Building upon the methodological assumption that analytical categories used to investigate materials may be imposed from the outside (i.e., they need not be indigenous) and justified based on one's goals, I outlined four "major analytical categories" that could help my students organize and interpret the detailed data they were learning. The following is a digest of what I gave them.
* * * * *
Composition. Hebrew Literature: Becoming Careful Readers
Books in the Bible rarely had one author as in modern books. Therefore, we will talk about how texts (chapters, sections, books, and entire portions of the Bible) came together in ancient Israel to form the Bible. We will consider oral background to stories, written documents that may have been sources, and the process of editors shaping parts into a whole. Sometimes we can discern clear structural features in biblical texts that help organize them (e.g., Genesis' Toledot formulae) or an editorial unity that conveys a message for the entire book (e.g., Judges). Other times, the redaction is difficult to understand (e.g., Jeremiah), complex due to continued reworking (e.g., the story of Hezekiah and Sennacherib), or so complicated that it looks like a hodge-podge of ideas (e.g., Exod 19). The minute details of each and every one of these processes are not as important in this class as learning the general ideas surrounding the process itself <dash></dash> with some examples to support your understanding. The goal is to make you a careful, critical, and more informed reader of the biblical materials.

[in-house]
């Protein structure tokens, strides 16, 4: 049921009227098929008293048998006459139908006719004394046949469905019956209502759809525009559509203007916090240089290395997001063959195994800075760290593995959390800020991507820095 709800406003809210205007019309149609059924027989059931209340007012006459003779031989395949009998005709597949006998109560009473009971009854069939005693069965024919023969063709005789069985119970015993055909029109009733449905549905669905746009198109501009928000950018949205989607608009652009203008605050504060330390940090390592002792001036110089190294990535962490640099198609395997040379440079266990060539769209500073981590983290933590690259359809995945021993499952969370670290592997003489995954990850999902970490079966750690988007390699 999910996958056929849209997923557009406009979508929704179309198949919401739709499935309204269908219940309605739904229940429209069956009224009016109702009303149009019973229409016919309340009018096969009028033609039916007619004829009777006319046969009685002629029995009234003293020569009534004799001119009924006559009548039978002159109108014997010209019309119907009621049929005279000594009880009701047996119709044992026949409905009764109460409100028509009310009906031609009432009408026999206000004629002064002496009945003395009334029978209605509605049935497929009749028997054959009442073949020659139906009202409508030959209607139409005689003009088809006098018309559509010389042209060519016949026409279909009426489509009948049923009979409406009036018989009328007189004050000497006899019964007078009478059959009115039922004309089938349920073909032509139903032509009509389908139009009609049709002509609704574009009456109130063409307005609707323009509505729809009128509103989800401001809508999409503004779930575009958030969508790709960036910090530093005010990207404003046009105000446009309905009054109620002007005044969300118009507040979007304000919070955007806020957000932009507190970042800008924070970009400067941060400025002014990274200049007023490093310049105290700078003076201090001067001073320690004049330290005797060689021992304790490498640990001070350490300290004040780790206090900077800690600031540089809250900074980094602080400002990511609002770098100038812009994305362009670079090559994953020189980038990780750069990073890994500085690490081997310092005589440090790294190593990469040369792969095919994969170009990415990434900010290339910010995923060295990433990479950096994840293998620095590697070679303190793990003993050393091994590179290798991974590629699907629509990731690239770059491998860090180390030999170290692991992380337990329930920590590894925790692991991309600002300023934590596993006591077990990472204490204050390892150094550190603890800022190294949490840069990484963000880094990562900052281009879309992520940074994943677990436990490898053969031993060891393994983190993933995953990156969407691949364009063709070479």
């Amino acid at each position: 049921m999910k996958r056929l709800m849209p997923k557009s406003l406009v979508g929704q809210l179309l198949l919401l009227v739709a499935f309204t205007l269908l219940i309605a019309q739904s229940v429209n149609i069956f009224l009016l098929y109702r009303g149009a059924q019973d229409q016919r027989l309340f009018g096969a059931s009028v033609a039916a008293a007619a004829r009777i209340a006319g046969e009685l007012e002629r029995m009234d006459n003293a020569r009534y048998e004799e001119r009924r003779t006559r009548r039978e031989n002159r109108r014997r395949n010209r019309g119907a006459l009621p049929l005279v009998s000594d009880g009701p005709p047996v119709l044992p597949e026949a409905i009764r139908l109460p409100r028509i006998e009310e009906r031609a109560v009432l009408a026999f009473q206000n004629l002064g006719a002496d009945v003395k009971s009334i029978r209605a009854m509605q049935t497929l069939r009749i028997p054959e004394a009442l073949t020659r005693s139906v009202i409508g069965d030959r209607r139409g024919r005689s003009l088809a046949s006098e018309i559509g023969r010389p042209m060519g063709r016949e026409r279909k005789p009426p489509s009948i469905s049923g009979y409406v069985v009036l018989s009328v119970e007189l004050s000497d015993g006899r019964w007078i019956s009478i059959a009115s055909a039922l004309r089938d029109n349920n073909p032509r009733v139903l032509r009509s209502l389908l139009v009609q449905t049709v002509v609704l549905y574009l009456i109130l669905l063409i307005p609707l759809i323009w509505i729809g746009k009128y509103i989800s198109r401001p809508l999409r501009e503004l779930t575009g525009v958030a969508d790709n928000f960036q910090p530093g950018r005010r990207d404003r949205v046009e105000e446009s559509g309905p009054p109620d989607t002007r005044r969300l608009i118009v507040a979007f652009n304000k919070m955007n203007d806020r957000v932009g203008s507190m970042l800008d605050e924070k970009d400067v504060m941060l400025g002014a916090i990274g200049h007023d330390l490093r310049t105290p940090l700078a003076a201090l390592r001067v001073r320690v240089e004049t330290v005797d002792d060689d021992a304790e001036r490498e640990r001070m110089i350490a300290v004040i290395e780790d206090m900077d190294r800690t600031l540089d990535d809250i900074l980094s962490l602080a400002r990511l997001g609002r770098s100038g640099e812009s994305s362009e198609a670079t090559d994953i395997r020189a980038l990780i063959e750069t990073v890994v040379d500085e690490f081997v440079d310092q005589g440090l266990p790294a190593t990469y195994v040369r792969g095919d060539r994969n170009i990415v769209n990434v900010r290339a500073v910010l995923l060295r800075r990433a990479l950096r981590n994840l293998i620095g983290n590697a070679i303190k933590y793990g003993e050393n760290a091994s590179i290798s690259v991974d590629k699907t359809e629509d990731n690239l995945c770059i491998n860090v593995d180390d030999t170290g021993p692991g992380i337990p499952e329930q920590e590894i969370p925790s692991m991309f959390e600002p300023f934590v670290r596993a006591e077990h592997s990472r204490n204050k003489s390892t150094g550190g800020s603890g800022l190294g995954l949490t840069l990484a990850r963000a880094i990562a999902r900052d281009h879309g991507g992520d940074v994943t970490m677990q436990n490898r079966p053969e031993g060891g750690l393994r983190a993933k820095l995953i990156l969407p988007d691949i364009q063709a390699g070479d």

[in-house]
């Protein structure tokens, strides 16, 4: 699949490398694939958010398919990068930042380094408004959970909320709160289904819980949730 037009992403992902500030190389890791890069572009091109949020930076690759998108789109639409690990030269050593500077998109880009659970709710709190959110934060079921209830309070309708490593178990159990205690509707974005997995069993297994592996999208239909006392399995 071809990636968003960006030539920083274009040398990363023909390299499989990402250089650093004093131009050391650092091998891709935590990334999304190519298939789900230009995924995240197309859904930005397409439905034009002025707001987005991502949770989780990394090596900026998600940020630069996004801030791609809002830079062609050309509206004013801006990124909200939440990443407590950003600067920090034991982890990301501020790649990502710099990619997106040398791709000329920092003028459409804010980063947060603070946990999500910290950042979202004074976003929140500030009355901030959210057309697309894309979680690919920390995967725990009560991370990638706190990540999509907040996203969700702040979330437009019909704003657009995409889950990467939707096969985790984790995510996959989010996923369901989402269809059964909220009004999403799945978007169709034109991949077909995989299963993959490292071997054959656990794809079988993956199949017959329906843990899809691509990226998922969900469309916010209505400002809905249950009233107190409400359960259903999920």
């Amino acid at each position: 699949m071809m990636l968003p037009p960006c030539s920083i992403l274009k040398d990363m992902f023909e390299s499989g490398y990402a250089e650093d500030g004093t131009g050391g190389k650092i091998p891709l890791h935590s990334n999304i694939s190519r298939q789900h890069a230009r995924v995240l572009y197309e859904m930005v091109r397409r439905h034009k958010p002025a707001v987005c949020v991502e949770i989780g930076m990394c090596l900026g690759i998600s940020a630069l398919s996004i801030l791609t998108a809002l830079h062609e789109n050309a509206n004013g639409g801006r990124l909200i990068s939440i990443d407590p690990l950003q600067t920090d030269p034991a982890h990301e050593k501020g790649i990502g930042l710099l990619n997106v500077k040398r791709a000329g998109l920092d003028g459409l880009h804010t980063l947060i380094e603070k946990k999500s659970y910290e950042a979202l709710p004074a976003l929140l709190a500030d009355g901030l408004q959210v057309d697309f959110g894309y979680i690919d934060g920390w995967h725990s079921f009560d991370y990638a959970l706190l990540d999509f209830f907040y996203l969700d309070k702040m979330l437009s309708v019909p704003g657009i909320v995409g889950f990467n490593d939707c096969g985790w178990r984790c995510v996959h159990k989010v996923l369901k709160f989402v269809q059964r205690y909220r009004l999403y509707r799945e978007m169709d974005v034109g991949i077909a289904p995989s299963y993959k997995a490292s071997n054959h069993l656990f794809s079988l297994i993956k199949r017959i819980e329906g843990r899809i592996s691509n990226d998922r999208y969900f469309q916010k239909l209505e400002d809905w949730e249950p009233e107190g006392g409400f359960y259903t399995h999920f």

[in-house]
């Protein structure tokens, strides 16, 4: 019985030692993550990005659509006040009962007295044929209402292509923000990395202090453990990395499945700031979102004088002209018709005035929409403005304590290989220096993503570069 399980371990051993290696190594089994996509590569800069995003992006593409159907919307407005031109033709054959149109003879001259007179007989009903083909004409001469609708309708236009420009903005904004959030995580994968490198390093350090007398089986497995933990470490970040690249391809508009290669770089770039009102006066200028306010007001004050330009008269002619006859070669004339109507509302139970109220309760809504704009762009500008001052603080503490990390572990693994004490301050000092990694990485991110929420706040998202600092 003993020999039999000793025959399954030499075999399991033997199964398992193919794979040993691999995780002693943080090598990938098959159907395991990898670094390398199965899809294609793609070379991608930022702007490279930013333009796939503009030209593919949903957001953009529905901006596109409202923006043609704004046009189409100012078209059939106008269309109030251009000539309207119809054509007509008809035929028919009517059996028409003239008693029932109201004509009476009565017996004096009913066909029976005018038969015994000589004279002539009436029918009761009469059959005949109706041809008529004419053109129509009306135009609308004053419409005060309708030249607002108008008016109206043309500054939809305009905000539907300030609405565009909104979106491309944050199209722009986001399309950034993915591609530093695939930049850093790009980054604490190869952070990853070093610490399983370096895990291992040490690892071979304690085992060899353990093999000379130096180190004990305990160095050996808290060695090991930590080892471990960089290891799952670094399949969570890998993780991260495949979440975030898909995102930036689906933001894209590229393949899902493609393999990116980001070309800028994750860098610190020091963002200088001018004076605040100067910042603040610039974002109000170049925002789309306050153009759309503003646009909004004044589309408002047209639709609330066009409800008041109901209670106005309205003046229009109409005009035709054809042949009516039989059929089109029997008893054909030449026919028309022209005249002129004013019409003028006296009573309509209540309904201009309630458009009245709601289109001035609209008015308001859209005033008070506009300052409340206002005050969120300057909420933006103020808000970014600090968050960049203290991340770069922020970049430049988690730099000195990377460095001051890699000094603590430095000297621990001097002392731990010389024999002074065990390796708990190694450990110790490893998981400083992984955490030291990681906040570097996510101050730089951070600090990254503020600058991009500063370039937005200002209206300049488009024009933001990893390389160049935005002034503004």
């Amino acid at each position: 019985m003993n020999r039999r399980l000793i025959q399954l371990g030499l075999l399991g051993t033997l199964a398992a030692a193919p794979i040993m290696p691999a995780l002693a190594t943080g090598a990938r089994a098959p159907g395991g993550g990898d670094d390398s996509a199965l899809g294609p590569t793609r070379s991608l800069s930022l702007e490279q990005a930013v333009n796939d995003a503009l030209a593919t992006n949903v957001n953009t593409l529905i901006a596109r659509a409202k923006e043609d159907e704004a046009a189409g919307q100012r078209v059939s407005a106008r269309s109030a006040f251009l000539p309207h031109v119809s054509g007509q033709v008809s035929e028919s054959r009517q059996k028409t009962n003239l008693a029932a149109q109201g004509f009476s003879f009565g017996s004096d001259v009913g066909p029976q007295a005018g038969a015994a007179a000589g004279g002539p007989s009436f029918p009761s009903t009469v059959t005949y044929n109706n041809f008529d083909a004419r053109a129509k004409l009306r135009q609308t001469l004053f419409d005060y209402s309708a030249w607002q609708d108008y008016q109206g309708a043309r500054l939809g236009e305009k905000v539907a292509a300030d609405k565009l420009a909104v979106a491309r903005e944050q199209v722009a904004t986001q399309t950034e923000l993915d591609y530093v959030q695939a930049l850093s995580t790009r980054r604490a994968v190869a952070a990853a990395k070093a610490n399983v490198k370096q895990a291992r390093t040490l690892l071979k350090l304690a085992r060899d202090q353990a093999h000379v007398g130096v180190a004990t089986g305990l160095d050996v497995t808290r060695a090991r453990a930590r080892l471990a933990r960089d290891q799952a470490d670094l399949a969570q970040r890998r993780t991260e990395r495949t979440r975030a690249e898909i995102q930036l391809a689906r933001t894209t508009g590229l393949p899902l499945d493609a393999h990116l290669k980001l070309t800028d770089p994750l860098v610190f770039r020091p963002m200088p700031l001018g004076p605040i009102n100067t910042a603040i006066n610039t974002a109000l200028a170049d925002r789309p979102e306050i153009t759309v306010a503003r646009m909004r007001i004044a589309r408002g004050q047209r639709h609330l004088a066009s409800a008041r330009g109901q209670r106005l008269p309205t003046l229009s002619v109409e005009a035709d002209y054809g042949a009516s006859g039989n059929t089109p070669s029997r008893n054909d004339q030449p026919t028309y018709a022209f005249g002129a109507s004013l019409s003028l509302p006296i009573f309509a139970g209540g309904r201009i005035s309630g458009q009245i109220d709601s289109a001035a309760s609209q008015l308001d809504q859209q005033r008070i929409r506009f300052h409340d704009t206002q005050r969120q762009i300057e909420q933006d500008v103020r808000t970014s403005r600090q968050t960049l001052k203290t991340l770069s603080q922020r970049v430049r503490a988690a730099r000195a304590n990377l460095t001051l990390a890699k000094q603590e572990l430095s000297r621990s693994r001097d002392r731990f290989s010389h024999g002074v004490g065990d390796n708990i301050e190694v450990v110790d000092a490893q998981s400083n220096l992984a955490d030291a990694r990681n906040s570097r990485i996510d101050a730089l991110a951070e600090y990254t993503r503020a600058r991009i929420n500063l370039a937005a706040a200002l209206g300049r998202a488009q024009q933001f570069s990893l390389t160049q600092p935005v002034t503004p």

Conversation. Israelite Society: Discerning and Appreciating Diversity
Throughout the semester, we will see that the Bible rarely presents one view on a topic. One could say that diversity on a topic shows that there was a conversation going on in Israel about it. Some examples. Creation: There are several texts that deal with the process of creation. Though these are often broadly similar, they also each contribute distinctive notions about the process, event(s), or agents involved. Kingship: Should Israel accept kingship or resist it? One can find texts to support both views. Gentiles: How should Israel relate to the nations around it? The Books of Jonah, Daniel, Esther, and Ezra-Nehemiah give several perspectives on this. There are other examples you could choose. Know general texts that exemplify this "conversation" idea and be able to explain how they do so generally. Recognize that part of this conversation process was about Israel constructing its own national identity and explaining/understanding the various events that befell it. The goal here is to appreciate the diversity in the Bible as a reflection of the diversity of concerns among its ancient Israelite contributors.